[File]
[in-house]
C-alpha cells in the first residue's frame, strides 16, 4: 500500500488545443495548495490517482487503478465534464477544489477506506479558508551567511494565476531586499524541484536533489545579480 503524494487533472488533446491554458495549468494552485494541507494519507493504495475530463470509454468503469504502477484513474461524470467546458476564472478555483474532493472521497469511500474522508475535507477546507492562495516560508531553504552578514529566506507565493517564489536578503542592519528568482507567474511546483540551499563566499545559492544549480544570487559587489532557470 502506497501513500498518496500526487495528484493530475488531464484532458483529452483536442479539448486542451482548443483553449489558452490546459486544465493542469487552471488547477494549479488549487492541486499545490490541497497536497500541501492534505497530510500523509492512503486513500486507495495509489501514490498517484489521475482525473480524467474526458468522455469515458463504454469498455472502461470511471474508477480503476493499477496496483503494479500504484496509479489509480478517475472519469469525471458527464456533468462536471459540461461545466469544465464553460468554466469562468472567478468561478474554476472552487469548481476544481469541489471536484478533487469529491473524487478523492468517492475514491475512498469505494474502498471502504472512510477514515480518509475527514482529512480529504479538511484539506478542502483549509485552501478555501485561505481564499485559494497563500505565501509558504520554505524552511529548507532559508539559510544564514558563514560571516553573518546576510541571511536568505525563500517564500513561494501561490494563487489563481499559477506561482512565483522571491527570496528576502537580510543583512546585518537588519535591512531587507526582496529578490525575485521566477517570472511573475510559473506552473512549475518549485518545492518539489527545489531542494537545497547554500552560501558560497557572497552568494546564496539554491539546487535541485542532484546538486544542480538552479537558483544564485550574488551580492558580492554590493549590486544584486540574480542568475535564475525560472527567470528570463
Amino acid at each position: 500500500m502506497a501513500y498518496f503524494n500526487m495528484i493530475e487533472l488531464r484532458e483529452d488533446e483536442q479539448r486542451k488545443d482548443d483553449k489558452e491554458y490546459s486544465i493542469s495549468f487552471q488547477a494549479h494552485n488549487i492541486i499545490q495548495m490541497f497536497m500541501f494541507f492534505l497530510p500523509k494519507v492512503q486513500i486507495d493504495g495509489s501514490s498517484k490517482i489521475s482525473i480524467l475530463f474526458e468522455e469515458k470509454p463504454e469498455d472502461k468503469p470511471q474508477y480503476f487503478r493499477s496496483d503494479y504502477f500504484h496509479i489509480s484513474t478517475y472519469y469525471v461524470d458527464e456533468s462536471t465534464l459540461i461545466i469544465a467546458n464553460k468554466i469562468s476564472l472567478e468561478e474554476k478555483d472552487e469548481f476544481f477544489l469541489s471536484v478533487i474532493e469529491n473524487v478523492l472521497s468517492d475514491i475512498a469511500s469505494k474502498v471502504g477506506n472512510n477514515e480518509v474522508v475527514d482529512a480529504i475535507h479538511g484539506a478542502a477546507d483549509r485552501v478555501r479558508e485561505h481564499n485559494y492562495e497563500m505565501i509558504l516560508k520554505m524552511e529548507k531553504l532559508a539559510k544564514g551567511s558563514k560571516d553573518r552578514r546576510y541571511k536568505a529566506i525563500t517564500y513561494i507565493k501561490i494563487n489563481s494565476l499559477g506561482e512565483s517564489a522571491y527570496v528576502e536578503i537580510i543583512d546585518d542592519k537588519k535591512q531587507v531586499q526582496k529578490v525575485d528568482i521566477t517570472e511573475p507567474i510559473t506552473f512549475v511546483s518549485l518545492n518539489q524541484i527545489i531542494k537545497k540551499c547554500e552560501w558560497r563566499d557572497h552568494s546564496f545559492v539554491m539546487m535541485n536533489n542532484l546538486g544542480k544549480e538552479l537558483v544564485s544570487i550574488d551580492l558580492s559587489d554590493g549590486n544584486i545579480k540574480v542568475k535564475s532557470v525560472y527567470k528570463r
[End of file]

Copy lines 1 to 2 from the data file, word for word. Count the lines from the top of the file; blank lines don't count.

[in-house]
C-alpha cells in the first residue's frame, strides 16, 4: 500500500488545443495548495490517482487503478465534464477544489477506506479558508551567511494565476531586499524541484536533489545579480 503524494487533472488533446491554458495549468494552485494541507494519507493504495475530463470509454468503469504502477484513474461524470467546458476564472478555483474532493472521497469511500474522508475535507477546507492562495516560508531553504552578514529566506507565493517564489536578503542592519528568482507567474511546483540551499563566499545559492544549480544570487559587489532557470 502506497501513500498518496500526487495528484493530475488531464484532458483529452483536442479539448486542451482548443483553449489558452490546459486544465493542469487552471488547477494549479488549487492541486499545490490541497497536497500541501492534505497530510500523509492512503486513500486507495495509489501514490498517484489521475482525473480524467474526458468522455469515458463504454469498455472502461470511471474508477480503476493499477496496483503494479500504484496509479489509480478517475472519469469525471458527464456533468462536471459540461461545466469544465464553460468554466469562468472567478468561478474554476472552487469548481476544481469541489471536484478533487469529491473524487478523492468517492475514491475512498469505494474502498471502504472512510477514515480518509475527514482529512480529504479538511484539506478542502483549509485552501478555501485561505481564499485559494497563500505565501509558504520554505524552511529548507532559508539559510544564514558563514560571516553573518546576510541571511536568505525563500517564500513561494501561490494563487489563481499559477506561482512565483522571491527570496528576502537580510543583512546585518537588519535591512531587507526582496529578490525575485521566477517570472511573475510559473506552473512549475518549485518545492518539489527545489531542494537545497547554500552560501558560497557572497552568494546564496539554491539546487535541485542532484546538486544542480538552479537558483544564485550574488551580492558580492554590493549590486544584486540574480542568475535564475525560472527567470528570463